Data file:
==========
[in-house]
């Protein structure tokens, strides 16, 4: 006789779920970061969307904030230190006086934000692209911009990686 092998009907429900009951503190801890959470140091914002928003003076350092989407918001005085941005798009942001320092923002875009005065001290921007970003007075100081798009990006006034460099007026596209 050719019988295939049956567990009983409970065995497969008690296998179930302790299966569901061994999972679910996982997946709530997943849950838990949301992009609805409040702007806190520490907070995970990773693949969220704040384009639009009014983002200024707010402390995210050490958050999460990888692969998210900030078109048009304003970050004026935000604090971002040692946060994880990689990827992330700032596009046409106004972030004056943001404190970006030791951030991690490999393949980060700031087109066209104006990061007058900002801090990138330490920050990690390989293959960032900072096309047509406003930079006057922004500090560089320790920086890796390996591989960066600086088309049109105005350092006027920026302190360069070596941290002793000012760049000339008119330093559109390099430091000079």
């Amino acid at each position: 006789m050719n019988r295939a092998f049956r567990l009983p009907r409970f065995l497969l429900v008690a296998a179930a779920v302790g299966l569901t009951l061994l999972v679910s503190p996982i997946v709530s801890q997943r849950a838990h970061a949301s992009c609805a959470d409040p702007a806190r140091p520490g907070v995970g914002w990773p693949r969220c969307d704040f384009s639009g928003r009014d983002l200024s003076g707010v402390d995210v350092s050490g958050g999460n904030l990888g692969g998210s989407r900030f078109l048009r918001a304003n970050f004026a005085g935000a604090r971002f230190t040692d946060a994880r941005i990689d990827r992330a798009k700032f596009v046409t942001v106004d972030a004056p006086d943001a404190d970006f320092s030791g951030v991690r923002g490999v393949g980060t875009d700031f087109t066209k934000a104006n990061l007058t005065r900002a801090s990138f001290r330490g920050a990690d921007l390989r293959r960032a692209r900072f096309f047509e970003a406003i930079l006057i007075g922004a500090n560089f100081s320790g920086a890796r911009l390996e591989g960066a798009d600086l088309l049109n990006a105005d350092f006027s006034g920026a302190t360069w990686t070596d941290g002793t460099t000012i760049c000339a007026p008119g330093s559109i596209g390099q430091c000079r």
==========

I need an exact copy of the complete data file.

[in-house]
């Protein structure tokens, strides 16, 4: 006789779920970061969307904030230190006086934000692209911009990686 092998009907429900009951503190801890959470140091914002928003003076350092989407918001005085941005798009942001320092923002875009005065001290921007970003007075100081798009990006006034460099007026596209 050719019988295939049956567990009983409970065995497969008690296998179930302790299966569901061994999972679910996982997946709530997943849950838990949301992009609805409040702007806190520490907070995970990773693949969220704040384009639009009014983002200024707010402390995210050490958050999460990888692969998210900030078109048009304003970050004026935000604090971002040692946060994880990689990827992330700032596009046409106004972030004056943001404190970006030791951030991690490999393949980060700031087109066209104006990061007058900002801090990138330490920050990690390989293959960032900072096309047509406003930079006057922004500090560089320790920086890796390996591989960066600086088309049109105005350092006027920026302190360069070596941290002793000012760049000339008119330093559109390099430091000079």
């Amino acid at each position: 006789m050719n019988r295939a092998f049956r567990l009983p009907r409970f065995l497969l429900v008690a296998a179930a779920v302790g299966l569901t009951l061994l999972v679910s503190p996982i997946v709530s801890q997943r849950a838990h970061a949301s992009c609805a959470d409040p702007a806190r140091p520490g907070v995970g914002w990773p693949r969220c969307d704040f384009s639009g928003r009014d983002l200024s003076g707010v402390d995210v350092s050490g958050g999460n904030l990888g692969g998210s989407r900030f078109l048009r918001a304003n970050f004026a005085g935000a604090r971002f230190t040692d946060a994880r941005i990689d990827r992330a798009k700032f596009v046409t942001v106004d972030a004056p006086d943001a404190d970006f320092s030791g951030v991690r923002g490999v393949g980060t875009d700031f087109t066209k934000a104006n990061l007058t005065r900002a801090s990138f001290r330490g920050a990690d921007l390989r293959r960032a692209r900072f096309f047509e970003a406003i930079l006057i007075g922004a500090n560089f100081s320790g920086a890796r911009l390996e591989g960066a798009d600086l088309l049109n990006a105005d350092f006027s006034g920026a302190t360069w990686t070596d941290g002793t460099t000012i760049c000339a007026p008119g330093s559109i596209g390099q430091c000079r």